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It all began some four years ago, when I was working a four-week IT contract for the National Health Service. The guy I was working with was a huge Dilbert fan, to the extent that our morning routine consisted of making our first coffee of the day, checking out Dilbert's Web Site and then that annoying little thing called work.
The Dilbert phenomenon is the brainchild of one Mr. Scott Adams - at the time of writing, he's a forty-seven year old syndicated cartoonist with some fascinating career-based anecdotes and a sense of humour so dry it's positively arid.
The Dilbert Web Site (www.dilbert.com) offers full history on both Mr. Adams and the Dilbert series so I won't duplicate it here. Suffice it to say that in 1989, Dilbert came alive as a syndicated cartoon series from United Media and has gone from strength to strength ever since.
The Dilbert Bunch is based more than a little loosely on the Brady Bunch TV series. The front cover of the small hardback book displays the Brady Bunch signature three by three cube set of character portraits of eight of the most popular Dilbert characters.
Ratbert, the proudly-optimistic, eternally-looking-on-the-bright-side, nothing-gets-me-down rat.
Dogbert, the often-sadistic, multi-millionaire, former dictator general of the country of Elbonia dog.
Wally, the engineer who makes a living out of not working, is always busy doing nothing, cynical Dilbert's team mate.
Alice, the woman's lib champion, not afraid to bust some noses, hard hitting and straight talking Dilbert's team mate.
The Pointy Haired Boss (PHB), the personification of just about every bad idea management have ever had, and just as clued in to what's happening in the real world.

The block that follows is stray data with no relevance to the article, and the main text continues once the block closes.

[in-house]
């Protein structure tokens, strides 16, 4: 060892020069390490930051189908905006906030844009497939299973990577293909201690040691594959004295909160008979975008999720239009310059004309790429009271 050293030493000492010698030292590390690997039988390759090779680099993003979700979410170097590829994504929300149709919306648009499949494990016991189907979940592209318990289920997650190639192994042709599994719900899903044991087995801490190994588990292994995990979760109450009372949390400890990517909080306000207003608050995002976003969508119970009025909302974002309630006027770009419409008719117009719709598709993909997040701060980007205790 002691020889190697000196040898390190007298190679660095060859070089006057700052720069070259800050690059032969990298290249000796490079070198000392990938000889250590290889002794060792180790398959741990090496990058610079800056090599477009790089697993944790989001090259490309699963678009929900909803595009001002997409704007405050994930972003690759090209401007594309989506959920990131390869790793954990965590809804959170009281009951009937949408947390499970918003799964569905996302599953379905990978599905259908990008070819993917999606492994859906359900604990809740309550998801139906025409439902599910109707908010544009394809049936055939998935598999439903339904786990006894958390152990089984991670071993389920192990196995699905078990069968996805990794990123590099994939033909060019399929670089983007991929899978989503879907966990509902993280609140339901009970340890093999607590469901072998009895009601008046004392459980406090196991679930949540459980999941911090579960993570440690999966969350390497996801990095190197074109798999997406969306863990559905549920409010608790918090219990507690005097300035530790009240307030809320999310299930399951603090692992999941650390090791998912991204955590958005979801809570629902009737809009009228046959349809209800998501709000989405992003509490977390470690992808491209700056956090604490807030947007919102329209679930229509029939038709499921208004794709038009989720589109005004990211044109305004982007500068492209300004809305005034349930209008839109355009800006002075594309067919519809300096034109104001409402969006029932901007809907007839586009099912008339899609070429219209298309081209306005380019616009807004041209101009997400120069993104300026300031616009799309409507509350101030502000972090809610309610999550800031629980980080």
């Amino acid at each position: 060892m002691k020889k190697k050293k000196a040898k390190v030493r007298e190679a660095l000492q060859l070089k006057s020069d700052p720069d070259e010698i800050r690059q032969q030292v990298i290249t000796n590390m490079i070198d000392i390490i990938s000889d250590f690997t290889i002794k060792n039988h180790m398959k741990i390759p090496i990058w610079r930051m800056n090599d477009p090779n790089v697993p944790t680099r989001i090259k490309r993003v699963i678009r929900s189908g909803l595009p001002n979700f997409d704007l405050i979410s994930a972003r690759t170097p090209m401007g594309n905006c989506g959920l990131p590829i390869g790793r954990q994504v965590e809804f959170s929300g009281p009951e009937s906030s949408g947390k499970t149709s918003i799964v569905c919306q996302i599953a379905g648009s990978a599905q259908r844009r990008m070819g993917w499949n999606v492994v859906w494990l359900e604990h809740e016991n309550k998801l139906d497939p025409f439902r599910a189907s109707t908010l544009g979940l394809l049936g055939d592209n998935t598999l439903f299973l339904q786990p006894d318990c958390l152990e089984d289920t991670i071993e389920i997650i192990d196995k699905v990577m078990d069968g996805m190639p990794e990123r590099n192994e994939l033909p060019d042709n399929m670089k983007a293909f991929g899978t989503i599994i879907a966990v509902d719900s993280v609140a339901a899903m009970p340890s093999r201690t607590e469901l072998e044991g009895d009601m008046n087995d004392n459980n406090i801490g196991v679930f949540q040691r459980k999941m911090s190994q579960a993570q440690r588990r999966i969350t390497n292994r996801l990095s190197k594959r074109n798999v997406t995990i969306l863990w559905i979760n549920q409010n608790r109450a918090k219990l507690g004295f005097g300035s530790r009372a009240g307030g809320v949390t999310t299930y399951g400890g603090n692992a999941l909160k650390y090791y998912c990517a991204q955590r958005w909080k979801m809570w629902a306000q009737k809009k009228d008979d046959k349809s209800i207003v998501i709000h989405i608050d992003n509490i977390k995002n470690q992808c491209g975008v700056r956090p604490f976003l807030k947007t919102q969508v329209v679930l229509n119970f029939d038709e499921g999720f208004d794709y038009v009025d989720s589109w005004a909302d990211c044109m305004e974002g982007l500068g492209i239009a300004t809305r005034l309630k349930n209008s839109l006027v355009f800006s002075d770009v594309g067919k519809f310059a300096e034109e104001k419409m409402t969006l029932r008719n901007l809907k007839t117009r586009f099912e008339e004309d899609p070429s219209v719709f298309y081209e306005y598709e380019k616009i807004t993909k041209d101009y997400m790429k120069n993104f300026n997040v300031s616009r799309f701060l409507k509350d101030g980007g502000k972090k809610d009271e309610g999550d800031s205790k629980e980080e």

Bob the Dinosaur, purveyor of ultimate wedgies, recently come out of hiding in Dilbert's garage when Dogbert proved that Dinosaurs never died out - they simply hid.
Catbert, evil Human Resources manager, devisor of cruel and vindictive personnel policies in Dilbert's workplace.
And finally, the star himself - Dilbert. What does one say? The kind of person that all male (and I've heard even some female) computer engineers want to be. He's naieve but not ignorant, and he loves his gadgets.
The book itself, some thirty pages long, is split into sections - each dealing with individual characters from the Dilbert universe. Scott Adams has picked five or six cartoons featuring each of the characters in the spotlight. Also making appearances alongside the characters on the front are Dilbert's mother, Dilbert's sometimes Girlfriend Liz, Phil, the Prince of Insufficient Light, Ruler of Heck, the world's smartest ever Garbageman and several members of the population of Elbonia.
I've read a lot of Dilbert cartoons over the past four years, and personally I think there were funnier examples of each character than the ones that went into the book - but that's just my opinion. That's not to say the cartoons included aren't that funny, though. They still get chuckles out of me. As an introduction to the world of Dilbert, this book cannot be faulted other than to say it's a little on the compact side.
The book is available from all good bookshops, along with a large number of other Dilbert books. I was surprised at the cost of the book, quite a high £5.99. As I said, it's only thirty pages or so long and is the size of a small paperback book, so six pounds seemed a little steep.
It's a fantastic read, albeit a short one. It would make a fantastic stocking filler for Dilbert fans everywhere, and they can only thank you for getting it. I loved it, and I'm always going back to it.
Thanks for reading.
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